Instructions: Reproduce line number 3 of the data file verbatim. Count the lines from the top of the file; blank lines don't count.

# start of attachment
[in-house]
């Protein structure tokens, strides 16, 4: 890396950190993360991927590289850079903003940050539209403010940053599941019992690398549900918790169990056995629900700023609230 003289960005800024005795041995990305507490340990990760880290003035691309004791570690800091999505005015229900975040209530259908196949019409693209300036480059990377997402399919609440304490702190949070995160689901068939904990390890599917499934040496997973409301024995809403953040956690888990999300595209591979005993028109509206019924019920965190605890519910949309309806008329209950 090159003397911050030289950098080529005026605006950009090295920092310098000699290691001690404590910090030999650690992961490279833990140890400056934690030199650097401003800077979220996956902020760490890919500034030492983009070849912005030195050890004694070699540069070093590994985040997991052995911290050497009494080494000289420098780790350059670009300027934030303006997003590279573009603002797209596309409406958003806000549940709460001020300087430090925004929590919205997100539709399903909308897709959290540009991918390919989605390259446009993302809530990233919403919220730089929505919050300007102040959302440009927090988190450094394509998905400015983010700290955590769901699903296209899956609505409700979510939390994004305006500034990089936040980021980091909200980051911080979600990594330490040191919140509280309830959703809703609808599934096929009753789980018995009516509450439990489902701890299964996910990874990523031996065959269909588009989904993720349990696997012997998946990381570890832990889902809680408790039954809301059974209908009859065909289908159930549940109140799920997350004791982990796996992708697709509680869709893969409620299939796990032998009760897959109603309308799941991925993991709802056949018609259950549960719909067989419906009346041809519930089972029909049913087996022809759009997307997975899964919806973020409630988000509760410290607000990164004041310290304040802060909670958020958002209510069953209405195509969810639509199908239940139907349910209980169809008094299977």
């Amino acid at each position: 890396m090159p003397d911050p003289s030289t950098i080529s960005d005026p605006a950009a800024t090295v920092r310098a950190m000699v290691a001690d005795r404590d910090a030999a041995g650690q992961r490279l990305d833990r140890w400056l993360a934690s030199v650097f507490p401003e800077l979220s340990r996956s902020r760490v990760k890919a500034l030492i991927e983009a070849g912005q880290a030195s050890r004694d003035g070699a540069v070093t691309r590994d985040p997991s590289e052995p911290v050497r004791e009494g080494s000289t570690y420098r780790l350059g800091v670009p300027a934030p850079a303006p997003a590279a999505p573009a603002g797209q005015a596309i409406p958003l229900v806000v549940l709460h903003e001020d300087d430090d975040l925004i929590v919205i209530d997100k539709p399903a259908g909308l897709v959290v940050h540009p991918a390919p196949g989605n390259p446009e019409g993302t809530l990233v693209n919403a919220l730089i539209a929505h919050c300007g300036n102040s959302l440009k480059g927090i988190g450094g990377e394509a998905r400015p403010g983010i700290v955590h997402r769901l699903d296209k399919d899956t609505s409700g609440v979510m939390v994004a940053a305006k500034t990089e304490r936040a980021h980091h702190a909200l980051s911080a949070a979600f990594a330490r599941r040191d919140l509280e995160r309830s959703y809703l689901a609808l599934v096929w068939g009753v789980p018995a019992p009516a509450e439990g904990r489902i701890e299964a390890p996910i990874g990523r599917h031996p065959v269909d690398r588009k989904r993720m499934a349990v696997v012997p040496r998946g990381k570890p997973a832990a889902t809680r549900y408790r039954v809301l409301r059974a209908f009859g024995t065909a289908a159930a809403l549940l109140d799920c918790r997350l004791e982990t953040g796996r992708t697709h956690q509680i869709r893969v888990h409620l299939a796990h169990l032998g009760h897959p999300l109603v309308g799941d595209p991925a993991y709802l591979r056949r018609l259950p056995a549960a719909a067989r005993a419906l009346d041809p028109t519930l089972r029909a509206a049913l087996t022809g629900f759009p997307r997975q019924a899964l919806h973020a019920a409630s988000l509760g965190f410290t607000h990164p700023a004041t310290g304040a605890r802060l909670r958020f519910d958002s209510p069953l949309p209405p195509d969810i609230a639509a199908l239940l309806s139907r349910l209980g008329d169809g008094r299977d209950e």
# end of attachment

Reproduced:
């Amino acid at each position: 890396m090159p003397d911050p003289s030289t950098i080529s960005d005026p605006a950009a800024t090295v920092r310098a950190m000699v290691a001690d005795r404590d910090a030999a041995g650690q992961r490279l990305d833990r140890w400056l993360a934690s030199v650097f507490p401003e800077l979220s340990r996956s902020r760490v990760k890919a500034l030492i991927e983009a070849g912005q880290a030195s050890r004694d003035g070699a540069v070093t691309r590994d985040p997991s590289e052995p911290v050497r004791e009494g080494s000289t570690y420098r780790l350059g800091v670009p300027a934030p850079a303006p997003a590279a999505p573009a603002g797209q005015a596309i409406p958003l229900v806000v549940l709460h903003e001020d300087d430090d975040l925004i929590v919205i209530d997100k539709p399903a259908g909308l897709v959290v940050h540009p991918a390919p196949g989605n390259p446009e019409g993302t809530l990233v693209n919403a919220l730089i539209a929505h919050c300007g300036n102040s959302l440009k480059g927090i988190g450094g990377e394509a998905r400015p403010g983010i700290v955590h997402r769901l699903d296209k399919d899956t609505s409700g609440v979510m939390v994004a940053a305006k500034t990089e304490r936040a980021h980091h702190a909200l980051s911080a949070a979600f990594a330490r599941r040191d919140l509280e995160r309830s959703y809703l689901a609808l599934v096929w068939g009753v789980p018995a019992p009516a509450e439990g904990r489902i701890e299964a390890p996910i990874g990523r599917h031996p065959v269909d690398r588009k989904r993720m499934a349990v696997v012997p040496r998946g990381k570890p997973a832990a889902t809680r549900y408790r039954v809301l409301r059974a209908f009859g024995t065909a289908a159930a809403l549940l109140d799920c918790r997350l004791e982990t953040g796996r992708t697709h956690q509680i869709r893969v888990h409620l299939a796990h169990l032998g009760h897959p999300l109603v309308g799941d595209p991925a993991y709802l591979r056949r018609l259950p056995a549960a719909a067989r005993a419906l009346d041809p028109t519930l089972r029909a509206a049913l087996t022809g629900f759009p997307r997975q019924a899964l919806h973020a019920a409630s988000l509760g965190f410290t607000h990164p700023a004041t310290g304040a605890r802060l909670r958020f519910d958002s209510p069953l949309p209405p195509d969810i609230a639509a199908l239940l309806s139907r349910l209980g008329d169809g008094r299977d209950e």